If during service, the ball hits the net, it is considered to be a “let”. Although, if it goes over the edge of the table, the play is considered to be a fault and the point goes to the opponent. You can repeat lets, without giving away a point, but you lose a point for every fault, in ping pong.

Ping Pong serving rules

Best Legal Table Tennis Serves

Here are some table tennis serves considered to be legal, that you can learn, and you should add to your arsenal.

Forehand Pendulum

The most common type of serve is done with your forehand. It is also the first type of serve that is taught to people embarking on their table tennis journeys. A forehand serve is when a player starts swinging on their hand side and finishes their swing across their body. For example, a left-handed player would swing to the right side of their body and vice versa.


The spin of the forehand pendulum breaks away from the backhand of the opponent, making it an awkward shot to play on the backhand. For amateurs and semi-professionals, it is harder to play it down the line, so the server benefits from winning the point from a looped forehand. You can be in control immediately as the shot will be played to your forehand, making it easier to win the point.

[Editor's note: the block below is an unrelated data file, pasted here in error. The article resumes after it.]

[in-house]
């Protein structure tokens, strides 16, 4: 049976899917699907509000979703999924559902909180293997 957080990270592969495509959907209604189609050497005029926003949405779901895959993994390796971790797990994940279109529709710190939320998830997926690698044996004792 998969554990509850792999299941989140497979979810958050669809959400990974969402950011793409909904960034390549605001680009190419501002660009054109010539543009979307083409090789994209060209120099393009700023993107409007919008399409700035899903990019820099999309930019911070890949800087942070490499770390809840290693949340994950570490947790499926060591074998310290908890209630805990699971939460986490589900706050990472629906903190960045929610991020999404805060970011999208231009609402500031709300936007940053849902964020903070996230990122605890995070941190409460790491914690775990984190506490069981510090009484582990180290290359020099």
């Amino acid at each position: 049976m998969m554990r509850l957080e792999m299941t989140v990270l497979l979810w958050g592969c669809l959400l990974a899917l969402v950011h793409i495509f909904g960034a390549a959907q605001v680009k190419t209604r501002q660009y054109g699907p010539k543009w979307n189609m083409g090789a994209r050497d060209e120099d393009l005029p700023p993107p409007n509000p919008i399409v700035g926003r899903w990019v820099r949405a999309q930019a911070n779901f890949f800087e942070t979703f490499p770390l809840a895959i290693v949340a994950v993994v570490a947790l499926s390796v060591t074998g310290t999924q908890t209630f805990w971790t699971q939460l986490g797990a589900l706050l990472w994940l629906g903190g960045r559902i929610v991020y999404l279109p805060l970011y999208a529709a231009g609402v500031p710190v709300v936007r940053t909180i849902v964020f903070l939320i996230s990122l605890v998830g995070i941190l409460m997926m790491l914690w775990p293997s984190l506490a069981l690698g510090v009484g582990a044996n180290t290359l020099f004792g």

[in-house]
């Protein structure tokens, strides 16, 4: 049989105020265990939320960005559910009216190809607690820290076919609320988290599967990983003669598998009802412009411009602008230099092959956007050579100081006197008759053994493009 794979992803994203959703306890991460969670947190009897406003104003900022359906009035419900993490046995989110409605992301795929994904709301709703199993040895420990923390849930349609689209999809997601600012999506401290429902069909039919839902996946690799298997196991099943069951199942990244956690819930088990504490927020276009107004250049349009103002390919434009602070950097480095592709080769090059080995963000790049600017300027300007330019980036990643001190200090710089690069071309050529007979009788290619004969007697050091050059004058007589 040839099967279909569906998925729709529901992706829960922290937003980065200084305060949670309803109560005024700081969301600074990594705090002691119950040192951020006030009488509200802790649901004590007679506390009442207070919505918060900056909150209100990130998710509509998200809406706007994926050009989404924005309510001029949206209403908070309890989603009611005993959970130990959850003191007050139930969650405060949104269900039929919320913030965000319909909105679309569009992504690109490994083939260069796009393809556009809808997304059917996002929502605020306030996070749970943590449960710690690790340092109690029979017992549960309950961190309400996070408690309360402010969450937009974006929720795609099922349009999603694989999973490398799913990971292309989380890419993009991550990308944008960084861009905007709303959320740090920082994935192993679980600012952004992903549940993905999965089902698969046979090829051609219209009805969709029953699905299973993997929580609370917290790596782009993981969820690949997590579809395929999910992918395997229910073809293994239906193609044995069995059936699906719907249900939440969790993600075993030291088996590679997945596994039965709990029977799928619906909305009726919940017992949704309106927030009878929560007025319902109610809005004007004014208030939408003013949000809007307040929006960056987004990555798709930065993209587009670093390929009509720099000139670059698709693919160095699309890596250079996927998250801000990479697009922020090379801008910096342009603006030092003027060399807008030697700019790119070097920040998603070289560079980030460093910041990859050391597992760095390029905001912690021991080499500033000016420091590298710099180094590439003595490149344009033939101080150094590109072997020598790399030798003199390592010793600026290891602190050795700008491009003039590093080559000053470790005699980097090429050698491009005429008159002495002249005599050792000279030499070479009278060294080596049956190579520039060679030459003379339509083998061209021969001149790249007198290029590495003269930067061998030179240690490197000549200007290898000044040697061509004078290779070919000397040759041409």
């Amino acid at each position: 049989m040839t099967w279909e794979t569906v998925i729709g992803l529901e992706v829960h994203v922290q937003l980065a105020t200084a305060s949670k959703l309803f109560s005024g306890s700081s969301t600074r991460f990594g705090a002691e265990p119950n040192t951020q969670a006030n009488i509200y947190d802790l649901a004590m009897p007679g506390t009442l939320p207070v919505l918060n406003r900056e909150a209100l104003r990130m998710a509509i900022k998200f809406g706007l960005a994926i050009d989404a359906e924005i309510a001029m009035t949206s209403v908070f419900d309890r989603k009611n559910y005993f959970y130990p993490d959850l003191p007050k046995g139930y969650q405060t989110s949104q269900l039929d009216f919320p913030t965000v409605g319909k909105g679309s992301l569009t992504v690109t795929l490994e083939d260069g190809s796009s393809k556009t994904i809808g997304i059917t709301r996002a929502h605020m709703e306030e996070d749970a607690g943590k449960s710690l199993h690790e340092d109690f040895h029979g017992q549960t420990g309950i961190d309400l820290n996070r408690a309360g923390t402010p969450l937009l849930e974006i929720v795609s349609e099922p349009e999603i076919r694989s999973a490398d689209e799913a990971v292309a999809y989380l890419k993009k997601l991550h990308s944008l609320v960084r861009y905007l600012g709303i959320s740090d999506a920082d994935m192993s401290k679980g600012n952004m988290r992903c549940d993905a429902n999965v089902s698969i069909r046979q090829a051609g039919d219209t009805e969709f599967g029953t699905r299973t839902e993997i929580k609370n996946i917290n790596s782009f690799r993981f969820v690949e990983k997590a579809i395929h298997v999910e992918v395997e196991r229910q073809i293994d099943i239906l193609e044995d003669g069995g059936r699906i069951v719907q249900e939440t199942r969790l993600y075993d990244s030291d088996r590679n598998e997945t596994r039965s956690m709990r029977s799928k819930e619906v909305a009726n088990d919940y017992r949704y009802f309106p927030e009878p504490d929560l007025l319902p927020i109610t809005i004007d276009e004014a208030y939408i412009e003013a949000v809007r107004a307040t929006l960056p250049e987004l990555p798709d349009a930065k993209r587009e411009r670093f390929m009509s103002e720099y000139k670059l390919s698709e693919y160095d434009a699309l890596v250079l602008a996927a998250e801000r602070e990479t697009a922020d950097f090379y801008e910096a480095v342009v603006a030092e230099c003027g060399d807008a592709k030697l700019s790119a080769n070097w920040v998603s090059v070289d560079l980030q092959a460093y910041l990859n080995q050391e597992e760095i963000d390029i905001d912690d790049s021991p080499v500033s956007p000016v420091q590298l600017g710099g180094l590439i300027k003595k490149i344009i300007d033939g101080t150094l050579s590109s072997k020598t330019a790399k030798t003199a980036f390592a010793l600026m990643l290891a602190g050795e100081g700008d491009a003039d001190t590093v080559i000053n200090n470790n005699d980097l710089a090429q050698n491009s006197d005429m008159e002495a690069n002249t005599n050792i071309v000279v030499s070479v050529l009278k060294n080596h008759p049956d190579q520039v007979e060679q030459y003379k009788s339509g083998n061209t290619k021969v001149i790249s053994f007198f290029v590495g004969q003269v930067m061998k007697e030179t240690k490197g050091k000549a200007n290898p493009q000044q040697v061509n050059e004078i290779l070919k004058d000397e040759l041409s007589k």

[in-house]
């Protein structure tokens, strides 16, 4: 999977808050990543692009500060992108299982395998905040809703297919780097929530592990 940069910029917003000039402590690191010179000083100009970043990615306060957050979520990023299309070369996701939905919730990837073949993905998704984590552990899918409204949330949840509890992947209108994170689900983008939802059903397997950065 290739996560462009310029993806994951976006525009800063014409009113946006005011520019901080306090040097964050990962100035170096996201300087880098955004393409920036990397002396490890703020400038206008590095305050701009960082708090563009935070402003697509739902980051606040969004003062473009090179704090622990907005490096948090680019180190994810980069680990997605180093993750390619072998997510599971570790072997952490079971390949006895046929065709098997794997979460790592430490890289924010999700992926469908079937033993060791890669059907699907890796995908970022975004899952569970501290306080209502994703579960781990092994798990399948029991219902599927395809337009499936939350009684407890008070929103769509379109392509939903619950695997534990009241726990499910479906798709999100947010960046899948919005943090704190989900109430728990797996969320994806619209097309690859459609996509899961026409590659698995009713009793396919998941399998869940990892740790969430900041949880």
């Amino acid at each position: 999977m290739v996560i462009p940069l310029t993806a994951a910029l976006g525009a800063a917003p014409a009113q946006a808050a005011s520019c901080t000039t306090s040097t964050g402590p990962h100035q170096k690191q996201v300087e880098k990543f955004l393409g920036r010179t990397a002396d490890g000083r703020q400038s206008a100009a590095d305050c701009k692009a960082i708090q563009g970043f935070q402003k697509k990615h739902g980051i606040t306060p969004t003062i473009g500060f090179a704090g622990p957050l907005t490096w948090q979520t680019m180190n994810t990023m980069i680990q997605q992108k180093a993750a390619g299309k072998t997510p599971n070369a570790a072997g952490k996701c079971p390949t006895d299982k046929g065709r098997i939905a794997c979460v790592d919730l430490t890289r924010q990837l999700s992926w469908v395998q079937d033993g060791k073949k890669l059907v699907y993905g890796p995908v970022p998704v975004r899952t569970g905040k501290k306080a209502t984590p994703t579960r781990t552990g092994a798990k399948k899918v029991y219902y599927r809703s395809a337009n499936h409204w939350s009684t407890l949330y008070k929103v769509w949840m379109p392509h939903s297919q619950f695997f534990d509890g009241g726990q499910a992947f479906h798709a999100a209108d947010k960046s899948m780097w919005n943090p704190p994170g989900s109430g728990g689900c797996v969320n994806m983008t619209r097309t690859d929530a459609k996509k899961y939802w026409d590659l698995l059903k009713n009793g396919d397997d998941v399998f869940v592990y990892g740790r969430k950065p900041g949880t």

You can also generate all kinds of spin with this serve and mix up the combinations to keep the opponent guessing.


For an opponent, it is easy to loop with the forehand, so it can be a risky serve when done to an opponent’s forehand. Secondly, it is the most commonly used serve, so everyone has a lot of experience of coming up against it.

Backhand Sidespin

As the name suggests, this backhand serve goes from left to right. Despite the name, you can serve it pure backspin or pure topspin, as you will. It is the second most commonly used serve in the world, in particular at the beginning and intermediate level.


From being able to serve lots of different variations of spin, you can also do the non-spin variation. This can help you keep the opponent confused, as you keep mixing up the combinations.